The synagogue leader objected to Jesus’ freeing of the bent woman from her bondage on the Sabbath. In other words, in the mind of the synagogue leader, freeing animals from bondage was more important than freeing people from the bondage of sin and illness. By healing the woman on the Sabbath, Jesus’ actions were considered to be within the intention or spirit of the Sabbath, and they enhanced Sabbath observance instead of destroying it.

Acts of compassion are holy work, and holy work was allowed on the Sabbath. After all, if holy work was not allowed on the Sabbath, what would the synagogue leader do? His work was holy. In Mark 2:27, Jesus argues that “the Sabbath was made for humankind and not humankind for the Sabbath”. In other words, we must not lose sight of the person in need. For example, what do you think would happen to the sick if paramedics or people in the medical profession did not work on the Sabbath? What would happen if firefighters or police officers refused to answer emergency calls on the Sabbath?

By healing the woman on the Sabbath, Jesus was doing God’s work. In doing so, He proclaimed the Good News. As Christians we are called on to do God’s work by proclaiming the Good News. Jeremiah’s experience of receiving, experiencing, and delivering God’s Word is a good example for us and the church to follow. We have been set apart as proclaimers of God’s word to the nations. We must accept with humility this responsibility.

Jesus formally denied that God rests on the Sabbath. He is creative effervescence. He constantly and lovingly creates. The institution of the Sabbath is a symbol of creation yet to be completed and still needs to be brought to fullness. We as Christians are to continue this process of creation. This story illustrates a basic truth about God’s kingdom. The kingdom doesn’t care about our timing, or our sense of etiquette, or our obsession with propriety and decorum. The kingdom cares about love now.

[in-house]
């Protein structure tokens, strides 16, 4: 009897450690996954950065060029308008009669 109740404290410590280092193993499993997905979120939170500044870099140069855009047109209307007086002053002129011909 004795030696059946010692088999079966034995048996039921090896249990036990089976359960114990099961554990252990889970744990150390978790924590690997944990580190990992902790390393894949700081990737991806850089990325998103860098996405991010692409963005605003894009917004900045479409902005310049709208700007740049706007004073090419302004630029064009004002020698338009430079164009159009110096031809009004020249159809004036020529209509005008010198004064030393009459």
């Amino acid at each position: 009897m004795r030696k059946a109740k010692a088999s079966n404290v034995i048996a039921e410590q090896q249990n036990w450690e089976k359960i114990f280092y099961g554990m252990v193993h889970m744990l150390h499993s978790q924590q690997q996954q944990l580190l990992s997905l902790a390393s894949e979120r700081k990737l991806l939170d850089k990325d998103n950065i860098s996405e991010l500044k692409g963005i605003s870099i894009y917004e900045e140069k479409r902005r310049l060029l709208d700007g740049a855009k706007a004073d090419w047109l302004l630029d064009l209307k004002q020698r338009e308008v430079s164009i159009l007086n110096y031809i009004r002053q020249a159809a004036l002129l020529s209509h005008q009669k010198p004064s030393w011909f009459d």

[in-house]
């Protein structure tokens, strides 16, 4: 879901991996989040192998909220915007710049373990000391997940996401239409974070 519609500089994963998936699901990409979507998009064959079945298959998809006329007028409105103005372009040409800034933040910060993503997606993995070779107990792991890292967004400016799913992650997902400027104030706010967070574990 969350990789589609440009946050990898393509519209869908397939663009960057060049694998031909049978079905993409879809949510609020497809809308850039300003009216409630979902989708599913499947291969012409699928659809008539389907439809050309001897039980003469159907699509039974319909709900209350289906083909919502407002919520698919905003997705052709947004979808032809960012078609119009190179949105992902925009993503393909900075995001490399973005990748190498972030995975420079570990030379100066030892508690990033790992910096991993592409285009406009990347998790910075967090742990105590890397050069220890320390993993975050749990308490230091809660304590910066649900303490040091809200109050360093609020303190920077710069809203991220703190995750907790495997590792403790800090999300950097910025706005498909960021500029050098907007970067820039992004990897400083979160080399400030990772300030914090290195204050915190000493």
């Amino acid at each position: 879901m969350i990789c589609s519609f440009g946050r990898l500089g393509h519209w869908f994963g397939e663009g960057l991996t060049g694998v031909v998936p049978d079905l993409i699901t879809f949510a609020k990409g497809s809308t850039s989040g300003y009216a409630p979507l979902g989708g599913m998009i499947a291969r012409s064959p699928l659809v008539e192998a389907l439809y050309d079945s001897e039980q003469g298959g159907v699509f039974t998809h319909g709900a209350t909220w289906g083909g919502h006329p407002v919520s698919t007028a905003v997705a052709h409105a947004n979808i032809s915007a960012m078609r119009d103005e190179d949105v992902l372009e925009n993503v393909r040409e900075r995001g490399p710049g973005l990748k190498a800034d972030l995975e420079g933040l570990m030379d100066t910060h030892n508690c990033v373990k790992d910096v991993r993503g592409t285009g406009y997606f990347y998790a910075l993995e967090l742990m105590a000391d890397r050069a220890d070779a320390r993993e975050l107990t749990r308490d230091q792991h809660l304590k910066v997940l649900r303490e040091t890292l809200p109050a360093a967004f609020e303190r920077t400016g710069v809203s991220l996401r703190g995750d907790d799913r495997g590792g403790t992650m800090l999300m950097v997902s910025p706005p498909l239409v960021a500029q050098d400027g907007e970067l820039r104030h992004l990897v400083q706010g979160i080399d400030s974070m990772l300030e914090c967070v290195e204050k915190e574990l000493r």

We are called on to free people from bondage. By healing the woman, Jesus freed her from the bondage of disability-a bondage that some people in that time believed was caused by a person’s sin. Similarly, the people of Israel were bound by affliction and sin. They were godless in heart since instead of crying out for help they sat complacently and gnawed over their own affliction.

The Sabbath so overwhelms us with God’s abundance and grace we are desperate to share it. The Holy Spirit keeps us on the lookout for anyone in need of healing or empowerment. We don’t restrict this to specific times, places, or days, but we do this every day and everywhere by the unbounded Spirit of God, which gives us strength to do His work in our world.

This story asks us what kind of fruit our adherence to tradition bears. Does our vision of holiness lead us to hospitality, to inclusion, to freedom for ourselves and others? Does it cause our hearts to open wide with compassion? Does it lead the broken to feel loved and welcomed at God’s table? Does it make us flexible? Does it prime our minds and hearts for a God who is always doing something new?


  1. Craig Condon, “The Call that Frees us…….and Others Too!” Retrieved from the author’s sermon library.
  2. Craig Condon, “God is Our Refuge and Strength.” Retrieved from the author’s sermon library.
  3. Craig Condon, “For Every Rule, There Are Always Exceptions.” Retrieved from the author’s sermon library.
  4. Carolyn Sharp, “Commentary on Luke 13:10-17.” Retrieved from www.workingpreacher.org
  5. Michael L. Ruffin, “Commentary on Jeremiah 1:4-10.” Retrieved from www.workingpreacher.org
  6. “Proper 16C.” Retrieved from http://girardianlectionary.net/reflections/
  7. Jeremiah, David: The Jeremiah Study Bible: New King James Version (Nashville, TN: Worthy Publishing; 2013, pp.751-752,963, 1413-1414,1763-1764)
  8. Swindoll, Charles R.: Swindoll’s Living Insights New Testament Commentary: Hebrews (Carol Stream, IL: Tyndale House Publishers Inc.; 2017; pp. 207-210)
  9. Scott Hoetzee, “Jeremiah 1:4-10 Commentary.” Retrieved from https://cepreaching.org
  10. Bruce Epperly, “Adventurous Lectionary-The Eleventh Sunday after Pentecost-August 21, 2022” Retrieved from www.patheos.com/blogs/livingaholyadventure